If you, like me, are part of Generation X, you likely can thank Menachem Golan and Yoram Globus for some of the fun memories of your youth.

Golan and Globus, the Israeli filmmakers behind Cannon Films and the title of “The Go-Go Boys,” gave Chuck Norris (“Invasion USA,” “Delta Force,” “MIA”), Jean-Claude Van Damme (“Bloodsport”) and Charles Bronson (the “Death Wish” franchise) some of their most memorable roles. They worked with some Jewish directors and inspired others. They brought the Israeli film industry to the world’s attention, and for a brief period they dominated Cannes.

When they were at their peak, you knew what you were getting with a Golan-Globus movie: a lot of action, a bit of violence (though usually not gore), a truly evil villain and a triumphant hero. Even though their real-life script didn’t follow their on-screen story lines, enough of the joy they brought to entertaining the masses carries over to “The Go-Go Boys” to make it a fun trip down memory lane.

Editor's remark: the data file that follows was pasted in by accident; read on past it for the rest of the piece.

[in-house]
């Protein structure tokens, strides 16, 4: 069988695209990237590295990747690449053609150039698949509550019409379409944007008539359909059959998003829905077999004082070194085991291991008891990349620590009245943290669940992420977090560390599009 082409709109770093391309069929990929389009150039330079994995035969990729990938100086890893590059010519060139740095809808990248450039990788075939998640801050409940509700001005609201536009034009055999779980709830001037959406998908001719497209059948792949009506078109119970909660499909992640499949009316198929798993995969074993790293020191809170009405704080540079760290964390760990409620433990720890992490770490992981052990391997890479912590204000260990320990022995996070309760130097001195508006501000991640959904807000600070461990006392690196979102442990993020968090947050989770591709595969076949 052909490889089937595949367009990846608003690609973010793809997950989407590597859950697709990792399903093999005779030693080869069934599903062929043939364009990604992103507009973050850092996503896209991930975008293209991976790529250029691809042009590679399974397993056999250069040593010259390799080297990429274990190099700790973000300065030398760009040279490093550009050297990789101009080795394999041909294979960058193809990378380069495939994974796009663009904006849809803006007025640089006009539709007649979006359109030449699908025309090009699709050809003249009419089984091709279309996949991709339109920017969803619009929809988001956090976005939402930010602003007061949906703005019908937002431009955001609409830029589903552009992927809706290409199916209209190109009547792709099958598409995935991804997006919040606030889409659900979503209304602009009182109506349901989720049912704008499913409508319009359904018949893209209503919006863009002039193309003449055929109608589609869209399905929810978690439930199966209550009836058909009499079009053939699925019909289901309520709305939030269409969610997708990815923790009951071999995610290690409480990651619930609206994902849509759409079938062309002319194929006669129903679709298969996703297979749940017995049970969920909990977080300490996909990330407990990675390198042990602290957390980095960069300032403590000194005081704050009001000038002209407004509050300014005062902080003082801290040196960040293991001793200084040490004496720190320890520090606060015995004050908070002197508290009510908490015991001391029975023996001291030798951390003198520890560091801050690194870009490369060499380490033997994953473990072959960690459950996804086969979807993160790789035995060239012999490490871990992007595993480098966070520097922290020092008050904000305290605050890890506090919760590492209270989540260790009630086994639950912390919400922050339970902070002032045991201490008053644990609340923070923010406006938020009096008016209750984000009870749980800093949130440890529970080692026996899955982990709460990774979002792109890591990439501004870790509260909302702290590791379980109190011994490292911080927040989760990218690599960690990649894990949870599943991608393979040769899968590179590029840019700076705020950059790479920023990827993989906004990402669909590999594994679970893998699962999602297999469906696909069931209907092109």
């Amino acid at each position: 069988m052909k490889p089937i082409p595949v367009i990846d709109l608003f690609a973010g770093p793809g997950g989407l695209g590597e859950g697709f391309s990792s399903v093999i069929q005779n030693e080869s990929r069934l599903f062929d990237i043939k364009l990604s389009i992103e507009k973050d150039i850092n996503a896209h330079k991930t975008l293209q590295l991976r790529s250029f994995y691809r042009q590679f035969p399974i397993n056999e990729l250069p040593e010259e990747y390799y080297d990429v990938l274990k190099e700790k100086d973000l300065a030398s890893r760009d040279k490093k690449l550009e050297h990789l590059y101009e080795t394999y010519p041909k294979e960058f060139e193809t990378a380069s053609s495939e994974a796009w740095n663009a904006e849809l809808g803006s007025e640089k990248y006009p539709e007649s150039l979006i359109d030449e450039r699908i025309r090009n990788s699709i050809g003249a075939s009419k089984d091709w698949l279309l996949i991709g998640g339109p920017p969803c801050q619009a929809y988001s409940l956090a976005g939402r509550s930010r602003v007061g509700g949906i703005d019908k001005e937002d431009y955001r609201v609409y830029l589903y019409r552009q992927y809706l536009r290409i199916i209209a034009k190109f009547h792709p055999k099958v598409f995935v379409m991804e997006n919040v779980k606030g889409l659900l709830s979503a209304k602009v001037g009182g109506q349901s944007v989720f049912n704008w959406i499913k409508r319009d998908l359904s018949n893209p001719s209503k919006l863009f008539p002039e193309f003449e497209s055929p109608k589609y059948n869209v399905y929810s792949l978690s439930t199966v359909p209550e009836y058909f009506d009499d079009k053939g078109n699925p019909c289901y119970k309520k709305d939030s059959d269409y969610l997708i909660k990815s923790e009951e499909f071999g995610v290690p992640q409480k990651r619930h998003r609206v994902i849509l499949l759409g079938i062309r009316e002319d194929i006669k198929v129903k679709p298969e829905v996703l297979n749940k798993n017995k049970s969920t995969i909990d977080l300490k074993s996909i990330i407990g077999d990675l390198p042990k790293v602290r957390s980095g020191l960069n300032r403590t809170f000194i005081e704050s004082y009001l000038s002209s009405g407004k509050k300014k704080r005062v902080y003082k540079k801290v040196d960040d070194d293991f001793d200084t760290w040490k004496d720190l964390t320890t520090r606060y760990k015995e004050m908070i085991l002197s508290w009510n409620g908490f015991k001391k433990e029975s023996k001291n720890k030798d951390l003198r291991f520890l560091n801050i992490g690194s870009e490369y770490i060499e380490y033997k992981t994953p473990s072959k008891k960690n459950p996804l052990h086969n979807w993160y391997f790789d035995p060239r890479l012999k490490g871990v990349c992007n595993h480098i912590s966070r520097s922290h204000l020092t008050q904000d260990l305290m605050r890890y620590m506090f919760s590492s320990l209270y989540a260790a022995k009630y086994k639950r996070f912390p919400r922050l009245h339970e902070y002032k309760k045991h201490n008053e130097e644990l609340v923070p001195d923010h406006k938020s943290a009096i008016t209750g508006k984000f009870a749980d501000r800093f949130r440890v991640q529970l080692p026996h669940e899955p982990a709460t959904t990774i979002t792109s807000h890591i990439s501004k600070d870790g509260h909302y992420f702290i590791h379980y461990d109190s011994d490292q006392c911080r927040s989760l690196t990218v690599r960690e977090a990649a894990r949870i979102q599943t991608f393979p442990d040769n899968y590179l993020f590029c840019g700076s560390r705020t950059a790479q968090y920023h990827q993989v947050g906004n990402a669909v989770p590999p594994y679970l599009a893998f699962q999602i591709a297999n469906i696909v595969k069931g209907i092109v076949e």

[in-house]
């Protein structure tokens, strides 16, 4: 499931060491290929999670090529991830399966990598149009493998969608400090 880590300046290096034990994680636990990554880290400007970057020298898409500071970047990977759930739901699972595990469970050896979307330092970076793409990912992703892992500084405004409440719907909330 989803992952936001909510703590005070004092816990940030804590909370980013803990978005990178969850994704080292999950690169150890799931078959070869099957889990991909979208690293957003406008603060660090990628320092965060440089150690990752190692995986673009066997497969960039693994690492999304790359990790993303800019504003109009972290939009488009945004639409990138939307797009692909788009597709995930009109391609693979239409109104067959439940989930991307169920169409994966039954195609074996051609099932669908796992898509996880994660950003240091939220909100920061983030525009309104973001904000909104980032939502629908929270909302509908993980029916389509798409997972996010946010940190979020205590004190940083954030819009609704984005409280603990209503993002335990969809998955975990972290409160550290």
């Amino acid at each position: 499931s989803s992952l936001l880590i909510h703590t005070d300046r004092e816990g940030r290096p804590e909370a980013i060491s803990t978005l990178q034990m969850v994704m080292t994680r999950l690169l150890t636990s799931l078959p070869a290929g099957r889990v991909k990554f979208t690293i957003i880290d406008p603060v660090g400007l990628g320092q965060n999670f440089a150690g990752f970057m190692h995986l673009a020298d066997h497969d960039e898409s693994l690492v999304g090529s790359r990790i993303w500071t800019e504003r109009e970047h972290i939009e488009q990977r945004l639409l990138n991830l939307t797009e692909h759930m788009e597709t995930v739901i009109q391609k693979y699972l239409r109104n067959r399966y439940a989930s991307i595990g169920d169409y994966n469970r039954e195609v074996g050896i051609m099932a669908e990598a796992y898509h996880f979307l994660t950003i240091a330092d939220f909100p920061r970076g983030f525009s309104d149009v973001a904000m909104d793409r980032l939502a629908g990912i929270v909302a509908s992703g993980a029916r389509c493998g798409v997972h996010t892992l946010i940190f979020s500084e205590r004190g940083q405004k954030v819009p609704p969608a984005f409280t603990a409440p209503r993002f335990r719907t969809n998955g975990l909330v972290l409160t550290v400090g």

Sadly, Golan died between the time the film wrapped and its release, and it’s odd and unfortunate that this documentary doesn’t say something about his death. But it’s still a fun way to spend a couple of hours at the movies.

(Tickets remain for the Feb. 11 screening at Lefont Sandy Springs; ajff.org/film/go-go-boys.)

— Michael Jacobs